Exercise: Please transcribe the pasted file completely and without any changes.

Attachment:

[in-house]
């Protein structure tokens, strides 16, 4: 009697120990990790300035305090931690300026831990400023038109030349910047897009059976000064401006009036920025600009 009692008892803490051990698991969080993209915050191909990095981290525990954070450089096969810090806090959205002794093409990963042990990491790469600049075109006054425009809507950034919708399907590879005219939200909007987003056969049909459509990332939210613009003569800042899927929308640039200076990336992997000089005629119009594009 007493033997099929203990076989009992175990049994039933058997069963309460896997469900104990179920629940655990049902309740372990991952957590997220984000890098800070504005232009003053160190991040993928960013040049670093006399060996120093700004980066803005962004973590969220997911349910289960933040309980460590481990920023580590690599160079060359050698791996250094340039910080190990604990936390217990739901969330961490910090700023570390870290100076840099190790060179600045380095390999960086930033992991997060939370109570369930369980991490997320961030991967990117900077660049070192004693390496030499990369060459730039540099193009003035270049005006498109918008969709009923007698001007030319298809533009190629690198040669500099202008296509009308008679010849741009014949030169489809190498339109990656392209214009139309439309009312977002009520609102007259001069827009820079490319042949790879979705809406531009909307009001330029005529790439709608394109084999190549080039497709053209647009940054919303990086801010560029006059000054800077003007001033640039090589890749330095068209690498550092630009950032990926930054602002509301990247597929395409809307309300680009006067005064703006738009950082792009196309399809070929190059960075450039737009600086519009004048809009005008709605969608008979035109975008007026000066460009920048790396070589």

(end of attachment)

[in-house]
């Protein structure tokens, strides 16, 4: 009697120990990790300035305090931690300026831990400023038109030349910047897009059976000064401006009036920025600009 009692008892803490051990698991969080993209915050191909990095981290525990954070450089096969810090806090959205002794093409990963042990990491790469600049075109006054425009809507950034919708399907590879005219939200909007987003056969049909459509990332939210613009003569800042899927929308640039200076990336992997000089005629119009594009 007493033997099929203990076989009992175990049994039933058997069963309460896997469900104990179920629940655990049902309740372990991952957590997220984000890098800070504005232009003053160190991040993928960013040049670093006399060996120093700004980066803005962004973590969220997911349910289960933040309980460590481990920023580590690599160079060359050698791996250094340039910080190990604990936390217990739901969330961490910090700023570390870290100076840099190790060179600045380095390999960086930033992991997060939370109570369930369980991490997320961030991967990117900077660049070192004693390496030499990369060459730039540099193009003035270049005006498109918008969709009923007698001007030319298809533009190629690198040669500099202008296509009308008679010849741009014949030169489809190498339109990656392209214009139309439309009312977002009520609102007259001069827009820079490319042949790879979705809406531009909307009001330029005529790439709608394109084999190549080039497709053209647009940054919303990086801010560029006059000054800077003007001033640039090589890749330095068209690498550092630009950032990926930054602002509301990247597929395409809307309300680009006067005064703006738009950082792009196309399809070929190059960075450039737009600086519009004048809009005008709605969608008979035109975008007026000066460009920048790396070589």